Gazza v. New York State Dep't of Envtl. Conservation
Citation: 28 ELR 20053
No. 10, 679 N.E.2d 1035/89 N.Y.2d 603, (N.Y., 02/18/1997)
The court holds that a state environmental agency that denied a landowner's request for setback variances from wetlands regulations to build a single-family home on his property did not effect an unconstitutional taking. The court first holds that any claim the landowner had that his application was not decided in accordance with agency regulations must fail. The state environmental agency's denial of the setback variances was supported by substantial evidence. The court next holds that the restrictions did not constitute an unconstitutional taking requiring compensation. Although the permit application was entitled to due consideration, the landowner's claim that the denial of his variance was a taking must fail, because he never owned an absolute right to build on his land without a variance. Since the enactment of the wetland regulations, the only permissible uses for the subject property were dependent on those regulations which were a legitimate exercise of police power. The relevant property interests owned by the landowner are defined by those state laws enacted and in effect at the time he took title. They are not dependent on the timing of the state action pursuant to such law.
Although the court's analysis of the landowner's title is dispositive, the court then notes that the takings claim would still be infirm under an alternative analysis. The protection of New York's tidal wetlands is a legitimate governmental purpose and restrictions regarding the amount of setback from the edge of the wetlands for building are reasonably related to that purpose. The economic value of the property had not been extinguished, because it could still be used for recreational purposes. And the landowner's reasonable expectations were reflected by his consideration of the inherent limitations on the property when he made the purchase offer for thousands less than its worth without the restrictions. Moreover, any burden resulting from the variances' denial would not rise to the level of a per se taking. Rather, the alleged diminution in value and limitation of property uses caused by the environmental regulations fall well within constitutional boundaries.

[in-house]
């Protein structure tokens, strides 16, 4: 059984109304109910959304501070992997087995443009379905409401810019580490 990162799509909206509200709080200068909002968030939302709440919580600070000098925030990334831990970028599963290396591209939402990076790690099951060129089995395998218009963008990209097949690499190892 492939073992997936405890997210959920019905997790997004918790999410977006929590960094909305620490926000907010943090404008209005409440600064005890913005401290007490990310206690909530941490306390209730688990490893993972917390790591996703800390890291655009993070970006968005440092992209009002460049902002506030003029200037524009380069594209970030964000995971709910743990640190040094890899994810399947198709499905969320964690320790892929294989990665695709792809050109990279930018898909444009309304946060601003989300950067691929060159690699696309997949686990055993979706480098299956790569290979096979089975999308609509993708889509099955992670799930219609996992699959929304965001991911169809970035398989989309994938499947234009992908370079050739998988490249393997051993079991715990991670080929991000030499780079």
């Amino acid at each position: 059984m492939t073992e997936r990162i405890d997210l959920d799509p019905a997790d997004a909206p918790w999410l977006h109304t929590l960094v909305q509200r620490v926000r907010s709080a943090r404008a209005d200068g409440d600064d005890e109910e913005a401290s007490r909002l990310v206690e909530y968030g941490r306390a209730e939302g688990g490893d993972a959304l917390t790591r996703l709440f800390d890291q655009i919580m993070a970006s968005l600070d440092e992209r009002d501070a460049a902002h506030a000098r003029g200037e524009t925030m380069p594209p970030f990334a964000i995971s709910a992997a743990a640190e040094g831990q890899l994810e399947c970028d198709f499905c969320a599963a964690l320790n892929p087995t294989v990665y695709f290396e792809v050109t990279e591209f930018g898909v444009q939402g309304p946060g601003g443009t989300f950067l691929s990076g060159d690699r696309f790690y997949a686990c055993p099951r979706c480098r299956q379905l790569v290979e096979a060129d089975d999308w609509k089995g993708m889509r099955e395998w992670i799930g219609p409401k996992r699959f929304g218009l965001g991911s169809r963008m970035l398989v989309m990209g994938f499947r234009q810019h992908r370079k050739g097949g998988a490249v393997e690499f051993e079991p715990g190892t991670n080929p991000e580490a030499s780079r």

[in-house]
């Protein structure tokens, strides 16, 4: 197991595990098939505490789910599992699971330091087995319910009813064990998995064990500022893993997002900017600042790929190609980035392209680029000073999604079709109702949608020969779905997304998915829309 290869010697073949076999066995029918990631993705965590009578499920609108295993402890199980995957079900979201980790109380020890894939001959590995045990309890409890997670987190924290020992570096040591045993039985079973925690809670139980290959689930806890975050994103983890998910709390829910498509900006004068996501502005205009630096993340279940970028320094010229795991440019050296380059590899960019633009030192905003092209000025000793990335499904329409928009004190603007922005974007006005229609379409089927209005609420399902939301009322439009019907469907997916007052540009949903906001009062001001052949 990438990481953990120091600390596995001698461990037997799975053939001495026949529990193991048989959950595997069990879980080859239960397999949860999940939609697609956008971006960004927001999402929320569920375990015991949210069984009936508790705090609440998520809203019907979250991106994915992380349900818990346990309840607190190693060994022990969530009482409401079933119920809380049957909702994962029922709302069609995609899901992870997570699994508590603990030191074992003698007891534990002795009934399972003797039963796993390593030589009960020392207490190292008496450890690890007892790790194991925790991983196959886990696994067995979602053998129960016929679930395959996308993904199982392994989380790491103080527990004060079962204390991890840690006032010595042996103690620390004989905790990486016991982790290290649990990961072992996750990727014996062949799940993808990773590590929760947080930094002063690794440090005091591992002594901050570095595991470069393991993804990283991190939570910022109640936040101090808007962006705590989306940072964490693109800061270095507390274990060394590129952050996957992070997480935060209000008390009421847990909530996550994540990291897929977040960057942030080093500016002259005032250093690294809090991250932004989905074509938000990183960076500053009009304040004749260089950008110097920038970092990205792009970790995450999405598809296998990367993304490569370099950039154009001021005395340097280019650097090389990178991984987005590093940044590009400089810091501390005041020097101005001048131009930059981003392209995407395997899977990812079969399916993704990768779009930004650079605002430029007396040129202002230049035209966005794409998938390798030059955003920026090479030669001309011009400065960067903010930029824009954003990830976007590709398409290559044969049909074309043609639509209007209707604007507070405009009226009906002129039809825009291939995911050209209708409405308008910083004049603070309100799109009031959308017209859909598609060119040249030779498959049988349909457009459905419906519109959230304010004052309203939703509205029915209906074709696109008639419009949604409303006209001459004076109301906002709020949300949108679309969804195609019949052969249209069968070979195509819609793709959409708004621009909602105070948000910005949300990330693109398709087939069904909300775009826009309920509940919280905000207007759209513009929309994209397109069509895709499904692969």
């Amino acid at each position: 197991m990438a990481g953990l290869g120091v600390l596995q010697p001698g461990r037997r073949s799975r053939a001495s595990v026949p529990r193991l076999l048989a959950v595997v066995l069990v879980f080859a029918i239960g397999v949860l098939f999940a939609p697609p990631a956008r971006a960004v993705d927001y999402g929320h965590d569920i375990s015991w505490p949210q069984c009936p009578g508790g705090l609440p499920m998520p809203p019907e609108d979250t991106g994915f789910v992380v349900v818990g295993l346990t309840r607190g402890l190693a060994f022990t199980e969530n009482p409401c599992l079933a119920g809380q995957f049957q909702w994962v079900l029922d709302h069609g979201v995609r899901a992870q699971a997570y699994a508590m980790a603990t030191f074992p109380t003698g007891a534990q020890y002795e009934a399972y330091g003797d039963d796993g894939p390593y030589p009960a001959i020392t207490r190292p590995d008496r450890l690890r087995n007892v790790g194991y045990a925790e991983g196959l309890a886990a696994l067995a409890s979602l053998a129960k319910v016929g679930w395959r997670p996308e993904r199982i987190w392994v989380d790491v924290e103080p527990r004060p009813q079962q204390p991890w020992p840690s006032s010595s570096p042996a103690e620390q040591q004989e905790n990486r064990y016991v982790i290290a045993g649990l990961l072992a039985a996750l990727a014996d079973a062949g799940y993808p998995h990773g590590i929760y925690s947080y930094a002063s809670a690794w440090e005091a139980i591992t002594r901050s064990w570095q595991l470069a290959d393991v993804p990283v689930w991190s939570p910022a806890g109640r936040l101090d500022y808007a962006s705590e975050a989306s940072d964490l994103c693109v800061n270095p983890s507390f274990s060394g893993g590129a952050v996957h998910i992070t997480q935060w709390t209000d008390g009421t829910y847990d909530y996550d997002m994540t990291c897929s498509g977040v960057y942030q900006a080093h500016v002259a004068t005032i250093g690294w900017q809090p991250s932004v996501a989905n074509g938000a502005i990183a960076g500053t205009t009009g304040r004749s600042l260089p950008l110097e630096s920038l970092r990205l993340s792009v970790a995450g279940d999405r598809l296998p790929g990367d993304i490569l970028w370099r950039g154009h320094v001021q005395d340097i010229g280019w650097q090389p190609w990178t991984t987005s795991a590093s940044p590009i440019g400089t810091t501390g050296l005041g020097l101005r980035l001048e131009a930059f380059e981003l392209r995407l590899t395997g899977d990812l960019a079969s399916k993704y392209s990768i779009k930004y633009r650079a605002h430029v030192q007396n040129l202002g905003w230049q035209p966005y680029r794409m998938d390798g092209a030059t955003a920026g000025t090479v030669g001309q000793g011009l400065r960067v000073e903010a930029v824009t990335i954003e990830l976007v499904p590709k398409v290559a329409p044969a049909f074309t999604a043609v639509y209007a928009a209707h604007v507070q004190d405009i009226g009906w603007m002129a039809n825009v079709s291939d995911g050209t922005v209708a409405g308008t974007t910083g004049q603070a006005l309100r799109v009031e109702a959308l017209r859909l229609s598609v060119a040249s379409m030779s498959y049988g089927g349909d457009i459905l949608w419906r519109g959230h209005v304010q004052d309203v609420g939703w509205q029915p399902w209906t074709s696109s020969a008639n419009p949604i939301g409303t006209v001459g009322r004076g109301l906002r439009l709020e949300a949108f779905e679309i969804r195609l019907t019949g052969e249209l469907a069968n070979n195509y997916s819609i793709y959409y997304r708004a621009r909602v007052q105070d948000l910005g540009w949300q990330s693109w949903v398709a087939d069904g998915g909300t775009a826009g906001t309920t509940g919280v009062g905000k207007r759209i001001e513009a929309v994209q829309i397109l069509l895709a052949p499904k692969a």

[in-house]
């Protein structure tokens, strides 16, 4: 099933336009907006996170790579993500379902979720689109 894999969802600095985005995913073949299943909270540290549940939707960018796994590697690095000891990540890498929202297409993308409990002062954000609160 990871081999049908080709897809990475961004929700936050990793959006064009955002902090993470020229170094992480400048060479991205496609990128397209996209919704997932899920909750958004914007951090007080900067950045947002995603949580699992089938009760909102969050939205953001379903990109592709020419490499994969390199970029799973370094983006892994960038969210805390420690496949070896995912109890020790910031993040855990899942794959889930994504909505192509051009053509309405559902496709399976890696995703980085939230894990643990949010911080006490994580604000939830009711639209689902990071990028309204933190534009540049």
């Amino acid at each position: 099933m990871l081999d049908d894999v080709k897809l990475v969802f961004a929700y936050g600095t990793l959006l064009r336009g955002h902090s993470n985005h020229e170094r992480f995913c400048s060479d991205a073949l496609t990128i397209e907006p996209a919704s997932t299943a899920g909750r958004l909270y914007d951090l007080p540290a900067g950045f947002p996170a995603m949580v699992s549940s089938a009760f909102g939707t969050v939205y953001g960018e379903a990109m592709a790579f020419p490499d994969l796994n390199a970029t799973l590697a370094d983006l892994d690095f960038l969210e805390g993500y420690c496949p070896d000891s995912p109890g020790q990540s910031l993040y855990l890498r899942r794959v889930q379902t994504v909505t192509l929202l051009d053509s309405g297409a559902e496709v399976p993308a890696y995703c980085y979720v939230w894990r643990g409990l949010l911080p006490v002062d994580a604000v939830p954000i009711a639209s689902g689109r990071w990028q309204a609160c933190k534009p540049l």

Counsel for Appellant
Stephen R. Angel
Esseks, Hefter & Angel
108 E. Main St., Riverhead NY 11901
Counsel for Respondent
Gregory J. Nolan
New York State Department of Environmental Conservation
50 Wolf Rd., Albany NY 12233